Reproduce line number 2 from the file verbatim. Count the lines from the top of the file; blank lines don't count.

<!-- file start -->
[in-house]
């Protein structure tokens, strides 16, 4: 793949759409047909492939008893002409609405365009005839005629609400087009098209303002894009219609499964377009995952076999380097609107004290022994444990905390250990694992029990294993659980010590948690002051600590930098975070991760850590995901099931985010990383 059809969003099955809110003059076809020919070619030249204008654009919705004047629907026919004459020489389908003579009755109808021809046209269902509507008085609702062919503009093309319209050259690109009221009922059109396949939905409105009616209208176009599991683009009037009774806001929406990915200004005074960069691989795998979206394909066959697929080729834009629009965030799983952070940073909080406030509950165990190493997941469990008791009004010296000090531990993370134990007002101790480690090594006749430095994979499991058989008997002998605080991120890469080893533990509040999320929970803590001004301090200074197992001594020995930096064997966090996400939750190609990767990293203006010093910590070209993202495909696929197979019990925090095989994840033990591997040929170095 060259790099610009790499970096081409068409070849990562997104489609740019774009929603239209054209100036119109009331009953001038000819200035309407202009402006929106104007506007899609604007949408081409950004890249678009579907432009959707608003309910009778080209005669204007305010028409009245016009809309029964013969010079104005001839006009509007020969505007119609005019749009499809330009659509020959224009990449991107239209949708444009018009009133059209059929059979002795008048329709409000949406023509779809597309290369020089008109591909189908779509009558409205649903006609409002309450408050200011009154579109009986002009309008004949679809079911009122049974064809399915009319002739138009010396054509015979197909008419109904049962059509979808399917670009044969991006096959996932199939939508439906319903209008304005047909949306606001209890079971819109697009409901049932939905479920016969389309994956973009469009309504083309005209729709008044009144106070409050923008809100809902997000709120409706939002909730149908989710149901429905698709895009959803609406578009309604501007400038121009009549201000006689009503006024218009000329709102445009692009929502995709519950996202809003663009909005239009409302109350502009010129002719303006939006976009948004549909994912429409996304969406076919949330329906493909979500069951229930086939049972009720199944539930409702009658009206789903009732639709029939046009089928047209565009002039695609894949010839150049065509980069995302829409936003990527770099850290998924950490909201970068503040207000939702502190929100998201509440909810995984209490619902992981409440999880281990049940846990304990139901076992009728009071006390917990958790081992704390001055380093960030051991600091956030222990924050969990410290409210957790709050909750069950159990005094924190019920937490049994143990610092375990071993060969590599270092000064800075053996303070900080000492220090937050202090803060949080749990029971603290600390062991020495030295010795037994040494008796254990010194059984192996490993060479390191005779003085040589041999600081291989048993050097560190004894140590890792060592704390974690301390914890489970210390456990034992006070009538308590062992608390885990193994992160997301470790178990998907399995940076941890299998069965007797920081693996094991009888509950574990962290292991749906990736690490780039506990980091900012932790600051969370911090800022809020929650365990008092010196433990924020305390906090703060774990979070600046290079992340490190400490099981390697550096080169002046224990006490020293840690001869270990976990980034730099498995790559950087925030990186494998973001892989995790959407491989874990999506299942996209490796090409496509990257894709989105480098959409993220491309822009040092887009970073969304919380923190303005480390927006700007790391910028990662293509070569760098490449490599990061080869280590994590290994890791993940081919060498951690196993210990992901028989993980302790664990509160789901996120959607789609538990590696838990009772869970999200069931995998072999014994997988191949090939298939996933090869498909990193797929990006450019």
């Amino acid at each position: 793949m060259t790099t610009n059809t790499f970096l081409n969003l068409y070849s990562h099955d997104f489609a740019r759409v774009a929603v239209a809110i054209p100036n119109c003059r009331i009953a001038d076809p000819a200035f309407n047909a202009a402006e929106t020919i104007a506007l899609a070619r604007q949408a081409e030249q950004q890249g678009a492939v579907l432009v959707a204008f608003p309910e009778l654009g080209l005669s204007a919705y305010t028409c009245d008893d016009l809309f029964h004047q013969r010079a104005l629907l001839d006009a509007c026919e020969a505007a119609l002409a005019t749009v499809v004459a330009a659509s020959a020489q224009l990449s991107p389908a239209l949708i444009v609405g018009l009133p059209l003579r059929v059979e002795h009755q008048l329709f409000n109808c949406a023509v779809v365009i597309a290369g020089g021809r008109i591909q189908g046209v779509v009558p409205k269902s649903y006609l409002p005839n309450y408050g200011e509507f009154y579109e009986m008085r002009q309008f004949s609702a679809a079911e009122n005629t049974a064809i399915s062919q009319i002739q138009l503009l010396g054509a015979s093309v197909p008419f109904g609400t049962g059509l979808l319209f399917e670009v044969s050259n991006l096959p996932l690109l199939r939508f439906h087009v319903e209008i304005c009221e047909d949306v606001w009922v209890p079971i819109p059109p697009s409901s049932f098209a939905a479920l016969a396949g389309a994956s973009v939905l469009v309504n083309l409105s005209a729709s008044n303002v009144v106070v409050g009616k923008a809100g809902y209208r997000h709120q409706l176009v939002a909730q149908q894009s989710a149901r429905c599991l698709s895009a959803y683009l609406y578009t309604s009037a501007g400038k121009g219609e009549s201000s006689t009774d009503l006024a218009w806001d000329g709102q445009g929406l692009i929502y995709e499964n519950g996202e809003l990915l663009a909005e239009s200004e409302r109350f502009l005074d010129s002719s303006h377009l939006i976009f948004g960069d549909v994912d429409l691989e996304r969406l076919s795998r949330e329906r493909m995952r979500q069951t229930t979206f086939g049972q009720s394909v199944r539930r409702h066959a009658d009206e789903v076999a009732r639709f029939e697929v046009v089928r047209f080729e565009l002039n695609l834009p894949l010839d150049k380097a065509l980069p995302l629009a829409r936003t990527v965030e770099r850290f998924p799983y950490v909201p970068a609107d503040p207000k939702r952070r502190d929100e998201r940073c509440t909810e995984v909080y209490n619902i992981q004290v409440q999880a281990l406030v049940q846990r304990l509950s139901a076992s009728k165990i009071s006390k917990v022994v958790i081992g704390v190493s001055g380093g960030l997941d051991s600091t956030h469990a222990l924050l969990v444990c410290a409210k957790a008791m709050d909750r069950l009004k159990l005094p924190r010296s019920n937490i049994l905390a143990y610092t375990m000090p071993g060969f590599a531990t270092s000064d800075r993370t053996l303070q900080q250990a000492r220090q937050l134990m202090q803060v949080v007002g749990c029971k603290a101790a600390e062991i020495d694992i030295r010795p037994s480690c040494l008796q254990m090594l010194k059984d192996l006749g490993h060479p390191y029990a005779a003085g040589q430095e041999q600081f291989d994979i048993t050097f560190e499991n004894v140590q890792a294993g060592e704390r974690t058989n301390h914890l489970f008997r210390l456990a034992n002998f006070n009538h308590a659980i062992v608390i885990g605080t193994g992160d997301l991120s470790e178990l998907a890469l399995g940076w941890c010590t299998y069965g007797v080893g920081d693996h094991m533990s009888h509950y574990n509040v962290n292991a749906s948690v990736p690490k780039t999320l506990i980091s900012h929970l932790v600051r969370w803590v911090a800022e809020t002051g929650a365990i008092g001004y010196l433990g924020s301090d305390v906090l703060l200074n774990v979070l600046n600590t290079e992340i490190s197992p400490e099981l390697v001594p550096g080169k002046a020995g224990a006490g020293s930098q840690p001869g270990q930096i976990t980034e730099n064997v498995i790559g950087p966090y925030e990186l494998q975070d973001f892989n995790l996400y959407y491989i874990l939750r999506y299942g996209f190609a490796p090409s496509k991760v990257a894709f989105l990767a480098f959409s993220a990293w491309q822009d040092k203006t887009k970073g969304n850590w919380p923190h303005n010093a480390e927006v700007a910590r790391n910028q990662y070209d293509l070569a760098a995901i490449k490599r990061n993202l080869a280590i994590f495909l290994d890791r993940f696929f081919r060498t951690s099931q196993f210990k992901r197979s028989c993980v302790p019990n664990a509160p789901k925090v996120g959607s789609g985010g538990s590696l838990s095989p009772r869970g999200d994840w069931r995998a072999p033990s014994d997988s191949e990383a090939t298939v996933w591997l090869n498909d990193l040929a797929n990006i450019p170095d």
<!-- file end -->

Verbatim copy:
């Protein structure tokens, strides 16, 4: 793949759409047909492939008893002409609405365009005839005629609400087009098209303002894009219609499964377009995952076999380097609107004290022994444990905390250990694992029990294993659980010590948690002051600590930098975070991760850590995901099931985010990383 059809969003099955809110003059076809020919070619030249204008654009919705004047629907026919004459020489389908003579009755109808021809046209269902509507008085609702062919503009093309319209050259690109009221009922059109396949939905409105009616209208176009599991683009009037009774806001929406990915200004005074960069691989795998979206394909066959697929080729834009629009965030799983952070940073909080406030509950165990190493997941469990008791009004010296000090531990993370134990007002101790480690090594006749430095994979499991058989008997002998605080991120890469080893533990509040999320929970803590001004301090200074197992001594020995930096064997966090996400939750190609990767990293203006010093910590070209993202495909696929197979019990925090095989994840033990591997040929170095 060259790099610009790499970096081409068409070849990562997104489609740019774009929603239209054209100036119109009331009953001038000819200035309407202009402006929106104007506007899609604007949408081409950004890249678009579907432009959707608003309910009778080209005669204007305010028409009245016009809309029964013969010079104005001839006009509007020969505007119609005019749009499809330009659509020959224009990449991107239209949708444009018009009133059209059929059979002795008048329709409000949406023509779809597309290369020089008109591909189908779509009558409205649903006609409002309450408050200011009154579109009986002009309008004949679809079911009122049974064809399915009319002739138009010396054509015979197909008419109904049962059509979808399917670009044969991006096959996932199939939508439906319903209008304005047909949306606001209890079971819109697009409901049932939905479920016969389309994956973009469009309504083309005209729709008044009144106070409050923008809100809902997000709120409706939002909730149908989710149901429905698709895009959803609406578009309604501007400038121009009549201000006689009503006024218009000329709102445009692009929502995709519950996202809003663009909005239009409302109350502009010129002719303006939006976009948004549909994912429409996304969406076919949330329906493909979500069951229930086939049972009720199944539930409702009658009206789903009732639709029939046009089928047209565009002039695609894949010839150049065509980069995302829409936003990527770099850290998924950490909201970068503040207000939702502190929100998201509440909810995984209490619902992981409440999880281990049940846990304990139901076992009728009071006390917990958790081992704390001055380093960030051991600091956030222990924050969990410290409210957790709050909750069950159990005094924190019920937490049994143990610092375990071993060969590599270092000064800075053996303070900080000492220090937050202090803060949080749990029971603290600390062991020495030295010795037994040494008796254990010194059984192996490993060479390191005779003085040589041999600081291989048993050097560190004894140590890792060592704390974690301390914890489970210390456990034992006070009538308590062992608390885990193994992160997301470790178990998907399995940076941890299998069965007797920081693996094991009888509950574990962290292991749906990736690490780039506990980091900012932790600051969370911090800022809020929650365990008092010196433990924020305390906090703060774990979070600046290079992340490190400490099981390697550096080169002046224990006490020293840690001869270990976990980034730099498995790559950087925030990186494998973001892989995790959407491989874990999506299942996209490796090409496509990257894709989105480098959409993220491309822009040092887009970073969304919380923190303005480390927006700007790391910028990662293509070569760098490449490599990061080869280590994590290994890791993940081919060498951690196993210990992901028989993980302790664990509160789901996120959607789609538990590696838990009772869970999200069931995998072999014994997988191949090939298939996933090869498909990193797929990006450019």